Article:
For years, the state Democratic Party has tried to hold itself out as the agent of good government and reform.
So where on the issue of holding a constitutional convention -- which backers offer as the best chance of reforming the way Albany works -- is the Democratic Party?
Either silent or opposed.
It is a position some party members say could come back to haunt them in 1998.
With Gov. Pataki and U.S. Sen. Alfonse D'Amato on record favoring the convention, some Democrats fear the Republicans will grab an issue -- government reform -- that Democrats have tried to claim as their own.
While Pataki and D'Amato only recently came out in favor of the convention, the Democratic Party's chief leaders, Assembly Speaker Sheldon Silver and Comptroller H. Carl McCall, for months have been actively opposed.
And the Democratic Party, under pressure from some of its union activist members to oppose the convention, came up with an alternative: no position.
Clearly, there are a number of Republicans opposing the convention. Most notable is Senate Majority Leader Joseph Bruno. And the Republican Party has remained silent. But its leaders, including Pataki, D'Amato and Assembly Minority Leader Thomas Reynolds of Erie County all say a convention is needed.
Will the GOP be able to make political hay out of the Democrats' position on the convention?
John Sullivan, chairman of the Democratic Party's executive committee, said such concerns were very much on his mind last month when he managed to table a motion to have the Democrats come out against the convention.
"How can you be pro status quo when you're out of office? I didn't think officially we should adopt a stance because it could be to our detriment," he said.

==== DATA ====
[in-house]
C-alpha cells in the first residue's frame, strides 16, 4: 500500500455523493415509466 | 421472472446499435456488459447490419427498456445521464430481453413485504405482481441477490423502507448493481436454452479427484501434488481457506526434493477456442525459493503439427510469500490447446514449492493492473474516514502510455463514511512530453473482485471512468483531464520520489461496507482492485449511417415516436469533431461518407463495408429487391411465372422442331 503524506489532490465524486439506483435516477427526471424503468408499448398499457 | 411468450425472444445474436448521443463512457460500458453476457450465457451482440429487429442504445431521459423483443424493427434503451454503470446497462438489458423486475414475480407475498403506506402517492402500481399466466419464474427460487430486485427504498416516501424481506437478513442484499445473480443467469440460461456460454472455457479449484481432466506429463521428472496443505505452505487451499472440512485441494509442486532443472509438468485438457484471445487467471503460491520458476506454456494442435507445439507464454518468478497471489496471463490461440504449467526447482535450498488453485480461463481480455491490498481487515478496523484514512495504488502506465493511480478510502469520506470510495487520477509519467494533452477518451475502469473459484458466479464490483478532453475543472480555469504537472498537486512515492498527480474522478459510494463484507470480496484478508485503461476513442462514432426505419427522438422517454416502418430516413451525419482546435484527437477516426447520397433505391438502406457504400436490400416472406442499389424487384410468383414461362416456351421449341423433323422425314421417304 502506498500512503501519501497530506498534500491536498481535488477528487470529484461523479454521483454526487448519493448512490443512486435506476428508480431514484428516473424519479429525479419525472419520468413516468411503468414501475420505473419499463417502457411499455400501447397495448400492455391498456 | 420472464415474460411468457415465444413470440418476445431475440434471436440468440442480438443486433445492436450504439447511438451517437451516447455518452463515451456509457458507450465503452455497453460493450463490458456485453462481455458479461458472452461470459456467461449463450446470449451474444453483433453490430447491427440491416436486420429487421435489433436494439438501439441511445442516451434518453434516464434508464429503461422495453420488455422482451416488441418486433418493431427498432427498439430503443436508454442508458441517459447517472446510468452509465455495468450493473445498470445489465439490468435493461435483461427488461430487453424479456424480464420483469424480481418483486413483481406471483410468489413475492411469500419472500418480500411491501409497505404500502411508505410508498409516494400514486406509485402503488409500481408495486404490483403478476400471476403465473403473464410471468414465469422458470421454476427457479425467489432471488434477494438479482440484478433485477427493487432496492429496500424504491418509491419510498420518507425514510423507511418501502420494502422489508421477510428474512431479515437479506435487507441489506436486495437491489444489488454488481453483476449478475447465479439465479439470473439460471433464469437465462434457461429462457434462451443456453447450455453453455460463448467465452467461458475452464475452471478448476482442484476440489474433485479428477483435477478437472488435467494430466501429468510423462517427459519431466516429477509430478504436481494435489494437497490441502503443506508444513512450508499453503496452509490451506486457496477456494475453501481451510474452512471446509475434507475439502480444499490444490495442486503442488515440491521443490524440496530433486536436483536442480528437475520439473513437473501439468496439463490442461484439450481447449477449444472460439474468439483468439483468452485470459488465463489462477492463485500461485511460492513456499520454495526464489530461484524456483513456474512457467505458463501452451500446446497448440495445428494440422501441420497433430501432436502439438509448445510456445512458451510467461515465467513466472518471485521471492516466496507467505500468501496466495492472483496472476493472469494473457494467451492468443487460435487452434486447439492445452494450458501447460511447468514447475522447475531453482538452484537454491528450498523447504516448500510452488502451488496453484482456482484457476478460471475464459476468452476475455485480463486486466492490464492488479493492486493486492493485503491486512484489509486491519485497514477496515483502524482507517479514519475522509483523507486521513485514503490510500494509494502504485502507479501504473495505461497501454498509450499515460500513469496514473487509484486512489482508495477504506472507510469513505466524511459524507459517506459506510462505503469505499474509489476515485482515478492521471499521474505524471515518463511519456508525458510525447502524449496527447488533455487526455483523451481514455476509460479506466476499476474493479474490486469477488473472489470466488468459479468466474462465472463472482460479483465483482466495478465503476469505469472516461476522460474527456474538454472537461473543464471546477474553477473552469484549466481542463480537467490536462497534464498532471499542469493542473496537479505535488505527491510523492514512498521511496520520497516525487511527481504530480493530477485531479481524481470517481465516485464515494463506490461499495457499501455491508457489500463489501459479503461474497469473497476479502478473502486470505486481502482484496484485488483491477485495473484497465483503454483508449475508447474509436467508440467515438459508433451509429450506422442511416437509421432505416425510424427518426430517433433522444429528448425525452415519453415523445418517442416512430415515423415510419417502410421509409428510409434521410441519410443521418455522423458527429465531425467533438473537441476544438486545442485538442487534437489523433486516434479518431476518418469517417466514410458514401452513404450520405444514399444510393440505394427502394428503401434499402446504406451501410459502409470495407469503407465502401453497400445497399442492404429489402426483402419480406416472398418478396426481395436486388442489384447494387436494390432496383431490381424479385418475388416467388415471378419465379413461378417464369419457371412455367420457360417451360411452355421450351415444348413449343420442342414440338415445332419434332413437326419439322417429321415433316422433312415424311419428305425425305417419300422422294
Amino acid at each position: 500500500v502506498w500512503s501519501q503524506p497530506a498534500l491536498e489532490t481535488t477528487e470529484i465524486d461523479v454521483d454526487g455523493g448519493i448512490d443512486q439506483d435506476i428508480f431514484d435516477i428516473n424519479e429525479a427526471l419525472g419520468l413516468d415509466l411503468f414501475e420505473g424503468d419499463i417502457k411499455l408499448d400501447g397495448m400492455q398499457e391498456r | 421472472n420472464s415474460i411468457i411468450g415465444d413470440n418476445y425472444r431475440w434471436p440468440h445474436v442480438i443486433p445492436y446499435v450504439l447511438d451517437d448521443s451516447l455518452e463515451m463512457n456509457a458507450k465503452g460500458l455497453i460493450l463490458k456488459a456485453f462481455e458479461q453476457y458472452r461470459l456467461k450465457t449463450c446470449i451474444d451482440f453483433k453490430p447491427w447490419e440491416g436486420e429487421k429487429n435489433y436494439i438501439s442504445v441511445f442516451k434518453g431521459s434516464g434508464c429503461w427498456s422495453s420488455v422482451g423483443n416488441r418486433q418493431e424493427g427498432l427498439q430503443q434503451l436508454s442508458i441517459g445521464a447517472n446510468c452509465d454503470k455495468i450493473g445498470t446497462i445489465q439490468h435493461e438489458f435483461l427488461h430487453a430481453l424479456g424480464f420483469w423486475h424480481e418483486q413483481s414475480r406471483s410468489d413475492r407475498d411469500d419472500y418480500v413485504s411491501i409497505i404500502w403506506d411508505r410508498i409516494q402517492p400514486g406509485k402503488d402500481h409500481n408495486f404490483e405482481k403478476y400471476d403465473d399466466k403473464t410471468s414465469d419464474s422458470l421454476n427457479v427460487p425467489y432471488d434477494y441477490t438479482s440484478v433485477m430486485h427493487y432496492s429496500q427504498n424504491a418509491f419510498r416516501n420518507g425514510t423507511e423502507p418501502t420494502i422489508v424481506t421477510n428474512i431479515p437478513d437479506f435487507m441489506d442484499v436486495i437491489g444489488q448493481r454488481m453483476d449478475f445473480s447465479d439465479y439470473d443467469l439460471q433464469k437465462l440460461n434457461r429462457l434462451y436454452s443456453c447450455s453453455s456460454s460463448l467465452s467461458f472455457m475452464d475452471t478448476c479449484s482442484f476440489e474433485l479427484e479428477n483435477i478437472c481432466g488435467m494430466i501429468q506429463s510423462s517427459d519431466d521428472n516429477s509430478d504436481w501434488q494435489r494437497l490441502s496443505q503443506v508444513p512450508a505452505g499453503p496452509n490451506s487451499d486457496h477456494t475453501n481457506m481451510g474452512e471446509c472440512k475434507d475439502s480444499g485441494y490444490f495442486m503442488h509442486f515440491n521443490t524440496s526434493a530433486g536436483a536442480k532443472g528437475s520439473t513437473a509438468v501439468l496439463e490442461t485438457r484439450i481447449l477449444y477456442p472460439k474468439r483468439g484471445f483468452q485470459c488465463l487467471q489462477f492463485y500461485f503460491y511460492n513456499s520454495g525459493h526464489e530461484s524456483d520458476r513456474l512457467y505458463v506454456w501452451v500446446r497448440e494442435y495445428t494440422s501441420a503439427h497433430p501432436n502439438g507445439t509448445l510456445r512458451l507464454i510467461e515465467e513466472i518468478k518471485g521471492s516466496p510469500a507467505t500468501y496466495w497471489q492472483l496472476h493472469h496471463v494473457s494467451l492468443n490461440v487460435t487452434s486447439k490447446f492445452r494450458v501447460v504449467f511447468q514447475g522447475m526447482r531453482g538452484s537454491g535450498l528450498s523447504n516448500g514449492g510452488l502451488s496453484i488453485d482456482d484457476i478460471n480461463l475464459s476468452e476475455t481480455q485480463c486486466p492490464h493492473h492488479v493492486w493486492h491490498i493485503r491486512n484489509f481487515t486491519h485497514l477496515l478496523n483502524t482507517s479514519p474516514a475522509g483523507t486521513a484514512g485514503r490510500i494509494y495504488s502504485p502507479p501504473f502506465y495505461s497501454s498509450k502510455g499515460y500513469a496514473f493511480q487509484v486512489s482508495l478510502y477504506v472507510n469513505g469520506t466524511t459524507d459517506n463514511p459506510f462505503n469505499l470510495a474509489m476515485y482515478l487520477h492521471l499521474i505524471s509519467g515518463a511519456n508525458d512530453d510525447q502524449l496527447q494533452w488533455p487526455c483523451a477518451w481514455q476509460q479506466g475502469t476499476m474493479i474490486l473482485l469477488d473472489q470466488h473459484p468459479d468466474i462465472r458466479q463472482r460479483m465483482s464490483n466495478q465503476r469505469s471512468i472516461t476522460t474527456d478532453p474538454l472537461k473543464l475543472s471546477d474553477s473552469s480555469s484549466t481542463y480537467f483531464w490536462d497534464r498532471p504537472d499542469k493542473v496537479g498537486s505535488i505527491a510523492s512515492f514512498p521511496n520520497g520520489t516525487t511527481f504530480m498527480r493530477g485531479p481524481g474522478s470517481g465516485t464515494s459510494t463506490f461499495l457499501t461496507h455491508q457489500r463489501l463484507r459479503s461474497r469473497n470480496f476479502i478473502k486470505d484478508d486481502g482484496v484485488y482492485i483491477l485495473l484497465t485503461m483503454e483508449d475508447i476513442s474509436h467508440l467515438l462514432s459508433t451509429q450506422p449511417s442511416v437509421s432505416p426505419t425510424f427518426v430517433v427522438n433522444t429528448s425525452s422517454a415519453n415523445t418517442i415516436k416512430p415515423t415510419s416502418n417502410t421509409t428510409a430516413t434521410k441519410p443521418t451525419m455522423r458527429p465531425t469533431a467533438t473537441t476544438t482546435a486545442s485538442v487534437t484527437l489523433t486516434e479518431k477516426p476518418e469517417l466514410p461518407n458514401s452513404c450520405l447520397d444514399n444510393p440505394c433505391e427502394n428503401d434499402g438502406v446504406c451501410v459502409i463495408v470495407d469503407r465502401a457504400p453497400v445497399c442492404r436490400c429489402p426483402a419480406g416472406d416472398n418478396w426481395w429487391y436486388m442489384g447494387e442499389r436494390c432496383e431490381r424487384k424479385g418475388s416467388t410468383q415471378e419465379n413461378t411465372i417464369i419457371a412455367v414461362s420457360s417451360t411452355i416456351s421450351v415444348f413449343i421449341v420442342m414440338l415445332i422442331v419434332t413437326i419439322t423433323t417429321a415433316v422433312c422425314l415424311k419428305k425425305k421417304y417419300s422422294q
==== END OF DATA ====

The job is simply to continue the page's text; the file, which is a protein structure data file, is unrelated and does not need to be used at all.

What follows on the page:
Former Gov. Mario Cuomo, a longtime convention supporter, rebuked Silver and McCall for opposing the gathering.
"Why Democrats, who are supposed to be for progress and forward-thinking, would be against it, I don't know," he said.
He talked of Silver, along with his counterpart, Senate Majority Leader Joseph Bruno, a Republican, as "the people with all the power. . . . They don't want things changed."
He said Democrats and liberal groups, like the unions and environmental organizations opposing the convention, are sending a message that New Yorkers -- who ultimately would have to approve anything convention delegates devise -- can't be trusted to act responsibly.
"It's politically suicidal, and I'm not going to assist in their life-taking by agreeing with them," Cuomo said.
Silver dismissed the criticism. "I would tend to think the quote -- unquote -- Democrats who support a convention are people who read polls and think it would be popular to support it," Silver said.
McCall did not return repeated calls seeking his comment.
But a number of Democrats aren't pleased the top party leaders are giving the Republicans a political gift for 1998.
"I'm ashamed the Democrats are afraid of change," said Sen. Richard Dollinger, a Rochester Democrat and convention supporter. "I think we have made a substantial miscalculation of the voters and the antipathy of the voters' feelings that state government is dysfunctional."